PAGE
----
With some careful sleuthing and a decent brainwave, you might race your way through Call of the Sea, although it’s just as likely you’ll find yourself stumbling here and there. Luckily there’s a run button, but even that’s sometimes a little bit too slow.

I admit I found myself struggling occasionally. I did what I always used to do with this genre: walked from one end of the location to the other, clicking on everything, hoping any item surprises me and does something new. The deeper you get into the island, the more puzzly it becomes.

Out of the Ocean, Into the Walking Sim

At about six hours long, Call of the Sea feels the right length. Any longer and the puzzles would have felt a little bit repetitive. Yes, it ture that some parts of the game are more fun than other. One puzzle at the end asks you to recreate shapes to open doors using a series of pedastals with buttons, and it ended up far more trial and error than I’d have liked.

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Aside from that, it’s not a major issue. Most clues get written down in a notepad, so you know what’s important. It’s figuring out why it’s important, and how you use it, that’s the challenge.

Luckily, exploring is a joy. It feels so good to read clues, and to hear Norah’s thoughts on her surroundings. She’s interesting enough to hold your attention as a character, and not just because you want to find out what happens next.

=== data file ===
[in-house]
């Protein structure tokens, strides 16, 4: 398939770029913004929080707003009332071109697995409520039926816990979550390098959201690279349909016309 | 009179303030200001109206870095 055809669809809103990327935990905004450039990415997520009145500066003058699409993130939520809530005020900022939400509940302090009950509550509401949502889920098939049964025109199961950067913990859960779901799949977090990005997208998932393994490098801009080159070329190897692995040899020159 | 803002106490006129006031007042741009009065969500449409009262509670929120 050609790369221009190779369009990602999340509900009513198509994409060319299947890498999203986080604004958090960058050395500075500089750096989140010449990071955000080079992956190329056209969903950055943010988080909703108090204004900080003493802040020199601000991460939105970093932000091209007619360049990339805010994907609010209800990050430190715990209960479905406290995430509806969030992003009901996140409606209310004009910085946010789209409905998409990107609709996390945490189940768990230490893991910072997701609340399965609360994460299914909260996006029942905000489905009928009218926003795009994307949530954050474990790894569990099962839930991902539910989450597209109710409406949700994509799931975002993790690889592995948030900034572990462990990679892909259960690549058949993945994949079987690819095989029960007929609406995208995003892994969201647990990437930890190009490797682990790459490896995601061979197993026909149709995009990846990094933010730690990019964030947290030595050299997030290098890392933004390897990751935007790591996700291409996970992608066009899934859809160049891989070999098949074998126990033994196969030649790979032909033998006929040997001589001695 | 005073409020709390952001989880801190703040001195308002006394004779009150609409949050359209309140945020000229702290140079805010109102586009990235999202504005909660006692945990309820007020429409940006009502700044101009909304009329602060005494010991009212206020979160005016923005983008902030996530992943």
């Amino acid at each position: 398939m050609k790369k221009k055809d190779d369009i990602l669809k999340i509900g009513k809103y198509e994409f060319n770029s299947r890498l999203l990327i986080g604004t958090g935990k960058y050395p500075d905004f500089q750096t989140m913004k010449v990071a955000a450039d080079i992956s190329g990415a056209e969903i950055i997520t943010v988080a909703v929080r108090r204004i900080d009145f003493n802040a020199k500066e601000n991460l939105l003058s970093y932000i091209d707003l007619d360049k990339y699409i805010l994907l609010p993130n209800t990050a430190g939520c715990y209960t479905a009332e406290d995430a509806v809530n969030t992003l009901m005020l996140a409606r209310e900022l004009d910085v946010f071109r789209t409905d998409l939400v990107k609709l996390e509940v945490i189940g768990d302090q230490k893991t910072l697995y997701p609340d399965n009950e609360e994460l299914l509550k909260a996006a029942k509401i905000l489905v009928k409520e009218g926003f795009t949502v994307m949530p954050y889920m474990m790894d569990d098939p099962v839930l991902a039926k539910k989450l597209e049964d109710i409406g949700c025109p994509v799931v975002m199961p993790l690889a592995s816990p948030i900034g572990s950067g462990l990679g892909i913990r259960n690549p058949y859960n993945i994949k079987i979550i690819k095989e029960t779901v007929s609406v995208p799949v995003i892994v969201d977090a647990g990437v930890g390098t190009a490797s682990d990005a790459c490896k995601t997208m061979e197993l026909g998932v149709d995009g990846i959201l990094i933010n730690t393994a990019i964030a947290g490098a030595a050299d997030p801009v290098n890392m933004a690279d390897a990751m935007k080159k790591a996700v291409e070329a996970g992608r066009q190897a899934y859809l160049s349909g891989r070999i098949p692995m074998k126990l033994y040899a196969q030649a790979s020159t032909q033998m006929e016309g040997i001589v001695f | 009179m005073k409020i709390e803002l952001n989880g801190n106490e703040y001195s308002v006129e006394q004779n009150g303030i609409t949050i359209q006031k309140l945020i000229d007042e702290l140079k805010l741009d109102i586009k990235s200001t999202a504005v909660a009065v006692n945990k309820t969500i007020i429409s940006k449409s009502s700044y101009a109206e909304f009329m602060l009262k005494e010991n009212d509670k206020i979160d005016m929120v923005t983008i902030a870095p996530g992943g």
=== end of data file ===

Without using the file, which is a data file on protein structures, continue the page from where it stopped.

The island holds a lot of secrets, but her life and the lives of Harry and his expedition are just as interesting.

The puzzles, collectables and story offer a welcome break from the walking and vice versa. This is a beautiful game, but it doesn’t cruise on looks alone. But who am I kidding? It’s gorgeous. More on that later.

The story, which borrows quite liberally from Lovecraft, walks an interesting line between light and dark, supernatural and natural. It’s a very human story told through the lens of giant musical instruments, rock elevators and magic portals. At its heart its a love story, something which is very pulp fiction, but which doesn’t usually go a long way in video games. It’s nice to see something with that element handled so well.

Graphics and Sound